Since Pretrained Language Models (PLMs) are the cornerstone of the most recent Information Retrieval (IR) models, the way they encode semantic knowledge is particularly important. However, little attention has been given to studying the PLMs' capability to capture hierarchical semantic knowledge. Traditionally, evaluating such knowledge encoded in PLMs relies on their performance on a task-dependent evaluation approach based on proxy tasks, such as hypernymy detection. Unfortunately, this approach potentially ignores other implicit and complex taxonomic relations. In this work, we propose a task-agnostic evaluation method able to evaluate to what extent PLMs can capture complex taxonomy relations, such as ancestors and siblings. The evaluation is based on intrinsic properties that capture the hierarchical nature of taxonomies. Our experimental evaluation shows that the lexico-semantic knowledge implicitly encoded in PLMs does not always capture hierarchical relations. We further demonstrate that the proposed properties can be injected into PLMs to improve their understanding of hierarchy. Through evaluations on taxonomy reconstruction, hypernym discovery and reading comprehension tasks, we show that the knowledge about hierarchy is moderately but not systematically transferable across tasks.
In this work, our aim is to provide a structured answer in natural language to a complex information need. Particularly, we envision using generative models from the perspective of data-to-text generation. We propose the use of a content selection and planning pipeline which aims at structuring the answer by generating intermediate plans. The experimental evaluation is performed using the TREC Complex Answer Retrieval (CAR) dataset. We evaluate both the generated answer and its corresponding structure and show the effectiveness of planning-based models in comparison to a text-to-text model.
Several deep neural ranking models have been proposed in the recent IR literature. While their transferability to one target domain held by a dataset has been widely addressed using traditional domain adaptation strategies, the question of their cross-domain transferability is still under-studied. We study here in what extent neural ranking models catastrophically forget old knowledge acquired from previously observed domains after acquiring new knowledge, leading to performance decrease on those domains. Our experiments show that the effectiveness of neuralIR ranking models is achieved at the cost of catastrophic forgetting and that a lifelong learning strategy using a cross-domain regularizer success-fully mitigates the problem. Using an explanatory approach built on a regression model, we also show the effect of domain characteristics on the rise of catastrophic forgetting. We believe that the obtained results can be useful for both theoretical and practical future work in neural IR.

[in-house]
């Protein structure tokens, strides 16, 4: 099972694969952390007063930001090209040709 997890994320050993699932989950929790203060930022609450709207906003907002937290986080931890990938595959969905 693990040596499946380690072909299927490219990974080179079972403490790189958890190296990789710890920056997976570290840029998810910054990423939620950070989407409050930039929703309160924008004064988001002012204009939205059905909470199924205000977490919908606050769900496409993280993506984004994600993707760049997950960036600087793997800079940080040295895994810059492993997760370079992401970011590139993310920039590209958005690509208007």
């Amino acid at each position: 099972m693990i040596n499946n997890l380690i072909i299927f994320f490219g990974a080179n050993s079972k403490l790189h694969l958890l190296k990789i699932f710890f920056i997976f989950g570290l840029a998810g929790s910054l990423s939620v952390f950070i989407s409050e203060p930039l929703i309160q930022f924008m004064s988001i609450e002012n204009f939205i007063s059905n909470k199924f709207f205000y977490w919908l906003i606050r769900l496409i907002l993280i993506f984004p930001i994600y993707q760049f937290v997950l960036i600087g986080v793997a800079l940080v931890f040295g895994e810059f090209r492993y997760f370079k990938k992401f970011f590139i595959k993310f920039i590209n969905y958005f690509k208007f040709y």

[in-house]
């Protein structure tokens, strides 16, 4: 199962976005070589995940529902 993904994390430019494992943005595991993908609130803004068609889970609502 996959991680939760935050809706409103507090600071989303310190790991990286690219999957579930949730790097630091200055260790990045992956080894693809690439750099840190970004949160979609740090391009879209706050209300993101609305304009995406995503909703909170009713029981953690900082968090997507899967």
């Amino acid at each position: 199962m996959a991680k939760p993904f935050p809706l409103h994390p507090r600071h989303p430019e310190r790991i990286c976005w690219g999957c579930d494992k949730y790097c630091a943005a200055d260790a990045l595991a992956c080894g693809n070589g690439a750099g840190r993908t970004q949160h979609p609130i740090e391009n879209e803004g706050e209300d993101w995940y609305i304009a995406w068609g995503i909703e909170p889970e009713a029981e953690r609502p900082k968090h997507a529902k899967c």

The state-of-the-art solutions to the vocabulary mismatch in information retrieval (IR) mainly aim at leveraging either the relational semantics provided by external resources or the distributional semantics, recently investigated by deep neural approaches. Guided by the intuition that the relational semantics might improve the effectiveness of deep neural approaches, we propose the Deep Semantic Resource Inference Model (DSRIM) that relies on: 1) a representation of raw-data that models the relational semantics of text by jointly considering objects and relations expressed in a knowledge resource, and 2) an end-to-end neural architecture that learns the query-document relevance by leveraging the distributional and relational semantics of documents and queries. The experimental evaluation carried out on two TREC datasets from TREC Terabyte and TREC CDS tracks relying respectively on WordNet and MeSH resources, indicates that our model outperforms state-of-the-art semantic and deep neural IR models.
This paper tackles the problem of the semantic gap between a document and a query within an ad-hoc information retrieval task. In this context, knowledge bases (KBs) have already been acknowledged as valuable means since they allow the representation of explicit relations between entities. However, they do not necessarily represent implicit relations that could be hidden in a corpora. This latter issue is tackled by recent works dealing with deep representation learn ing of texts. With this in mind, we argue that embedding KBs within deep neural architectures supporting documentquery matching would give rise to fine-grained latent representations of both words and their semantic relations. In this paper, we review the main approaches of neural-based document ranking as well as those approaches for latent representation of entities and relations via KBs. We then propose some avenues to incorporate KBs in deep neural approaches for document ranking. More particularly, this paper advocates that KBs can be used either to support enhanced latent representations of queries and documents based on both distributional and relational semantics or to serve as a semantic translator between their latent distributional representations.